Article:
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Previous Challenge Entry (Level 2 – Intermediate)
Topic: Christmas Lights (10/30/08)

TITLE: An Obscure Tradition?
By Diana Dart


She quickly sips her latte and resumes chewing her pencil. Scanning the tabletop, she mentally goes through her list of equipment needed. Laptop, recorder, notebook. Check, check, check. Another glance at her wristwatch and she goes back to the bitter taste of her pencil.

A man enters the café quietly and looks around. His eyes fall on her anxious figure. With a small smile he approaches her and asks in a deep voice, “Melissa Tanner I presume?”

“Um, yes, call me Missy. Ah, please sit down.” She nearly knocks over her latte waving at the empty seat.

“Thanks.” He sits and she breathes deeply. A waiter appears and he orders a black coffee. “Have you been to this café before?” He’s making small talk, but she doesn’t mind.

“No, I’ve just started at the school this year, transferred from Bible College back home. But you’ve been here for a long time haven’t you?”

“Some would say too long I’m sure.” He smiles again, like he’s amused but doesn’t want to appear so. “I’ve been a grad student for two years now, after four years in Engineering. A perpetual student my dad says.”

“Engineering? I thought you were in Social Studies.” Her editor had told her as much, along with a list of rallies he had organized. No mention of engineering.

His coffee comes as he lifts an eyebrow at her, “No, I’m in Electrical Engineering. Social studies are just a hobby.”

“Electrical,” she repeats, writing it down. “Hence the action demanded in your petition.” She reads in her notes, “Ban All Christmas Lights on Campus. A bold and I’m guessing somewhat unpopular idea.”

He leans forward to gauge her sincerity, “Do you think so? Well, you might be surprised at the number of signatures. I assume your editor is at least marginally interested in the idea. What paper is this article for again?”

She’s dreaded that question. “The Latest Bandwagons,” she’s blushing. “It’s an on-line newsletter. I’m in journalism and have to get published before mid-term, so here I am.” She is still blushing, but he’s smiling again.

“It’s okay, don’t worry. There’s no such thing as bad publicity right? Fire away.” He waves at her notebook and recorder. She’s completely forgotten the recorder, but turns it on now nonchalantly.

“Why ban Christmas lights?”

“Energy conservation,” he leans back and crosses his arms.

“Can you expand on that - assuming I’m not writing for engineering students?” Her pencil stands at the ready.

“It’s simple. The school buildings have approximately 8000 Christmas lights. If we kept them off, we could save enough energy to light about 24 homes for a month.”

She’s scribbling in her notebook, trying to get the numbers right. Glancing up at him, she asks, “But what if we switched to LEDs?”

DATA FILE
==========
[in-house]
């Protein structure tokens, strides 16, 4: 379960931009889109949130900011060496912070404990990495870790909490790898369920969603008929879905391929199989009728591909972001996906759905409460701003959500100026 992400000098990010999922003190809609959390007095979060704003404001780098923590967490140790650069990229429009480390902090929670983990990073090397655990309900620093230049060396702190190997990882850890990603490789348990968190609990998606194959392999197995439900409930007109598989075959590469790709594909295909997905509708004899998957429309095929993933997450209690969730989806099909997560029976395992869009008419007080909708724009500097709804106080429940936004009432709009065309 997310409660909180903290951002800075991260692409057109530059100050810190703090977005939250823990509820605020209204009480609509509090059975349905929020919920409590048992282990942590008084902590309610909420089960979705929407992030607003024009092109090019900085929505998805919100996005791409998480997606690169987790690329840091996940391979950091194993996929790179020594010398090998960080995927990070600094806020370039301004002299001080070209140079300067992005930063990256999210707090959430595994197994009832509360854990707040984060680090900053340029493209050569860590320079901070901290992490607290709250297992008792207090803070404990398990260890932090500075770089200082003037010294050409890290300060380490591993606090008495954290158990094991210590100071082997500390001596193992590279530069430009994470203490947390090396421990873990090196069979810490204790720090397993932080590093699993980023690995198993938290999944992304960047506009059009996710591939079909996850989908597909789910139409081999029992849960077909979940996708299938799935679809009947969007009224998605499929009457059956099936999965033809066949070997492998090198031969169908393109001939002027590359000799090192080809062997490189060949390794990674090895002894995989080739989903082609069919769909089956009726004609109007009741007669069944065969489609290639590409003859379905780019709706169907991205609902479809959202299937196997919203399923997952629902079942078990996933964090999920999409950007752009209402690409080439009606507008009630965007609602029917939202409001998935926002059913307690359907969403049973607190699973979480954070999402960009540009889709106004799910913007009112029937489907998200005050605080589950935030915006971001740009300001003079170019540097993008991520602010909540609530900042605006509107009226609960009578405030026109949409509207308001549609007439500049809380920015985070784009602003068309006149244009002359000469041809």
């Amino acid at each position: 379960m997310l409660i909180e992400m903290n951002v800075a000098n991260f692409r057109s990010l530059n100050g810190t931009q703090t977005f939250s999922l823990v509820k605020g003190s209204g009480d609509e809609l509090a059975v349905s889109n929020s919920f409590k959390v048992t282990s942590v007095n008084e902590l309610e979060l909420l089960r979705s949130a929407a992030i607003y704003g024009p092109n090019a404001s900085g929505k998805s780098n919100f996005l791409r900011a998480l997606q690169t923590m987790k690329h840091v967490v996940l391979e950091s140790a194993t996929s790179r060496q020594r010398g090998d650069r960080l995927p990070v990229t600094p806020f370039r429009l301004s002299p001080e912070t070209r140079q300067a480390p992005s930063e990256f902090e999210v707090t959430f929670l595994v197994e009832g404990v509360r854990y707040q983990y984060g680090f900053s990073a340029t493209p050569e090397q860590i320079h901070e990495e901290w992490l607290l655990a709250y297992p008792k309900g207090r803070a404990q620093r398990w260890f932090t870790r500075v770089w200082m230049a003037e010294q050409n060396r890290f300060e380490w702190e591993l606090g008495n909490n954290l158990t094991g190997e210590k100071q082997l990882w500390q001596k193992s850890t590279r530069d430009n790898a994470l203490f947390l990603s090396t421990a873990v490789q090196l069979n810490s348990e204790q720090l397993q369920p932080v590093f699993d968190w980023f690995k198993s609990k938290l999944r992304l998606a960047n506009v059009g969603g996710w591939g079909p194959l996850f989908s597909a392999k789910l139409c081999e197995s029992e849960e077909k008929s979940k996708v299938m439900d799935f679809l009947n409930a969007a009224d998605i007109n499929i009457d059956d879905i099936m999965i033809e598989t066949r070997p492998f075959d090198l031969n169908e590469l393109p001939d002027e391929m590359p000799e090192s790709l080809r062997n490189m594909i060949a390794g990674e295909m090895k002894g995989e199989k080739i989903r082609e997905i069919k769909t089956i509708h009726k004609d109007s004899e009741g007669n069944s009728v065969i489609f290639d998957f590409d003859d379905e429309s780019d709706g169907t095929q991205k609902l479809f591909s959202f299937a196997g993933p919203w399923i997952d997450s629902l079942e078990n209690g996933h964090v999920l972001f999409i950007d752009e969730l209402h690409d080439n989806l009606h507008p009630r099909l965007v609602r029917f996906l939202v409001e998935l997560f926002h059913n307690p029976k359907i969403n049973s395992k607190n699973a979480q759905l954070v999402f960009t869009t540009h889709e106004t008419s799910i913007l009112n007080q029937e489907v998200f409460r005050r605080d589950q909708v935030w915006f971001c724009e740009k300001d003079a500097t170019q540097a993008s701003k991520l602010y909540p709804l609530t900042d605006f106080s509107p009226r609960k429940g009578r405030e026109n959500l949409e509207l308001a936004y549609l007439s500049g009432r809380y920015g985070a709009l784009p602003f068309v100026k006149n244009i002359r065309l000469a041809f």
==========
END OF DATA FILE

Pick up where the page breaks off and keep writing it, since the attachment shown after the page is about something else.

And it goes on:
He sips his coffee and nods again. She mentally pats herself on the back. “At less than one watt per bulb it is a significant decrease, but completely eliminating them will result in the best savings. Would anybody really miss them?”

“What about tradition? Lights are just…part of the holiday.”

He’s squinting at her now, sizing her up in some way. Leaning forward again, he lowers his voice. “Can I ask you something in all sincerity?” She leans in as well. “Why do we put lights up anyway? Would it make any difference if they weren’t there? There seems to be no reasonable meaning or symbolism for them, and I think that the savings are significant enough to warrant ripping them down.” He finishes much louder than when he started and she’s blinking at his sudden passion.

Quiet reigns for a few moments as the recorder drones on.

She’s thinking about her home and the lights that adorn it every year, the lighting throughout her town, the strings of bulbs hanging at her church. Would she miss them? His petition doesn’t seem so silly now that she has heard his point of view. And his strange mixture of quiet seriousness and spunky passion is attractive to her.

“Maybe Christmas is something more than lights and decorations,” his deep voice is calm again, pondering. “Maybe if we take away the glitz and flashiness, we’ll be able to see what that is. There are a lot of ways to save energy, but I’m looking for answers that seem to be in the shadows.”

She’s smiling now, amused at finding herself with that golden opening. “I think I know where you can find those answers.”

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Member Comments
Member Date
Marlene Austin11/09/08
Creative entry. Interesting characterizations. :)
Carole Robishaw 11/13/08
Very good, excellent opportunity to lead in to being able to tell the real meaning of Christmas.
Beth LaBuff 11/14/08
Diana -- I think this is incredibly creative... what an ending (or should I say an opening for her)... Super congrats on your "Highly Commended."